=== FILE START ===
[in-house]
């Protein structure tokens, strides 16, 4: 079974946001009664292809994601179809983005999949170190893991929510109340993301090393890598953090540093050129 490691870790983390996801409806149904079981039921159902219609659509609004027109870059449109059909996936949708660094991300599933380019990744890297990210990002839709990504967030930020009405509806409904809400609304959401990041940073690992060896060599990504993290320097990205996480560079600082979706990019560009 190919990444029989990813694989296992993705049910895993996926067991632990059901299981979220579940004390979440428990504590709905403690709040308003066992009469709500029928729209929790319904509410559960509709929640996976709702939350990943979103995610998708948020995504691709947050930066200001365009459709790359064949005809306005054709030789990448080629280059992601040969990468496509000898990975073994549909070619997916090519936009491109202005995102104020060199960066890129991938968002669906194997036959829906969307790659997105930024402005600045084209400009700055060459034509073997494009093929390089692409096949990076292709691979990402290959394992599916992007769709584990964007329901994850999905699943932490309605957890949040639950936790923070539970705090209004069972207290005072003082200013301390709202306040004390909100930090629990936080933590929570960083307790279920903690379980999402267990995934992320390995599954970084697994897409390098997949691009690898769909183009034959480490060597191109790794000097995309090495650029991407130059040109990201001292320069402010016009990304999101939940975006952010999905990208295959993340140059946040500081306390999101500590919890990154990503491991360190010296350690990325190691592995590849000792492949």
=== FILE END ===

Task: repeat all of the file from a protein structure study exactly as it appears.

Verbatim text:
[in-house]
């Protein structure tokens, strides 16, 4: 079974946001009664292809994601179809983005999949170190893991929510109340993301090393890598953090540093050129 490691870790983390996801409806149904079981039921159902219609659509609004027109870059449109059909996936949708660094991300599933380019990744890297990210990002839709990504967030930020009405509806409904809400609304959401990041940073690992060896060599990504993290320097990205996480560079600082979706990019560009 190919990444029989990813694989296992993705049910895993996926067991632990059901299981979220579940004390979440428990504590709905403690709040308003066992009469709500029928729209929790319904509410559960509709929640996976709702939350990943979103995610998708948020995504691709947050930066200001365009459709790359064949005809306005054709030789990448080629280059992601040969990468496509000898990975073994549909070619997916090519936009491109202005995102104020060199960066890129991938968002669906194997036959829906969307790659997105930024402005600045084209400009700055060459034509073997494009093929390089692409096949990076292709691979990402290959394992599916992007769709584990964007329901994850999905699943932490309605957890949040639950936790923070539970705090209004069972207290005072003082200013301390709202306040004390909100930090629990936080933590929570960083307790279920903690379980999402267990995934992320390995599954970084697994897409390098997949691009690898769909183009034959480490060597191109790794000097995309090495650029991407130059040109990201001292320069402010016009990304999101939940975006952010999905990208295959993340140059946040500081306390999101500590919890990154990503491991360190010296350690990325190691592995590849000792492949």